Most of you living around the UK and Ireland will be familiar with Iceland foods. For those of you who are not, Iceland foods is a supermarket chain whose main product lines are frozen foods and desserts.
The chain has received it’s fair share of criticism over the years, but a recent BBC2 documentary series showed that under the hood, there’s a lot to love about this small retail chain.
Malcolm Walker, Iceland’s founder, remains a driving force behind a lot of the innovation at the company. And while a lot of you who know the reputation may scoff at my decision to use the word ‘innovation’, there’s a lot to admire here. In the documentary series, we get to see how Mr Walker takes a hypothesis, tests it, analysis the results and uses those to further enhance the original proposal. In a specific example, I want to look at his idea to bring in a new range of wine.
“This isn’t ‘White Label’; this isn’t cheap. It’s just simplicity”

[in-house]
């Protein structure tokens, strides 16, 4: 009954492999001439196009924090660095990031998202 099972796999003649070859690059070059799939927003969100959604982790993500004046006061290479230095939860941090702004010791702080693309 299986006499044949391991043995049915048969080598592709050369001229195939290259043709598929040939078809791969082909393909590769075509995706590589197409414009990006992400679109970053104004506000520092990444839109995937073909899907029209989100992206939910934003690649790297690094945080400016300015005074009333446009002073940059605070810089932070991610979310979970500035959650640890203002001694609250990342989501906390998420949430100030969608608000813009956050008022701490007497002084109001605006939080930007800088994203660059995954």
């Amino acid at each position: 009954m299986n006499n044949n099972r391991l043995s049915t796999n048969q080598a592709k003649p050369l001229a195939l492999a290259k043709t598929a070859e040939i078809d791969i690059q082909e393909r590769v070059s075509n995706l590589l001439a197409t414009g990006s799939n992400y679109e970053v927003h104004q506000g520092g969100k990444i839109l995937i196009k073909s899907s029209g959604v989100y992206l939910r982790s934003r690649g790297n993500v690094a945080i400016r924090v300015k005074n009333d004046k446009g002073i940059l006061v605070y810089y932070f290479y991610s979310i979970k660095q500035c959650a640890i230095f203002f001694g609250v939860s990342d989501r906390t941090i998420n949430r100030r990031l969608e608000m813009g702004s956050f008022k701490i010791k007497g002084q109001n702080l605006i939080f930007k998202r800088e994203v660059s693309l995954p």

An interesting take on the elaborate labels of wine bottles, Malcolm Waker decides to test out a new design for the different types of wine. He decides to minimise the information, calling them each “Good Red”, “Good Rose” and “Good White” in a way to make the shopping experience easier for his customers.
I can’t help but draw a comparison between this and the ‘Wine Drink’ that the 99th Precinct bring to Captain Holt’s birthday party in Brooklyn Nine-Nine, but I admire his courage, his decision to try something new, and learn from the results.
The new wine bottle design didn’t work, but when they juxtaposed it with the traditional bottles, wine sales went up.
“Sales in this store are probably 15% up on wine”
What We Can Learn
This may not have been the desired outcome, but at least it was a positive result for the store. There is a lesson in bravery here. The store owner decided to try something, and was prepared to take responsibility if it didn’t work on the first try. He fully accepted that this might need adjustment, and it’s the sort of thing UX Designers work with every day. Testing out ideas, and using the results to improve the experience over time.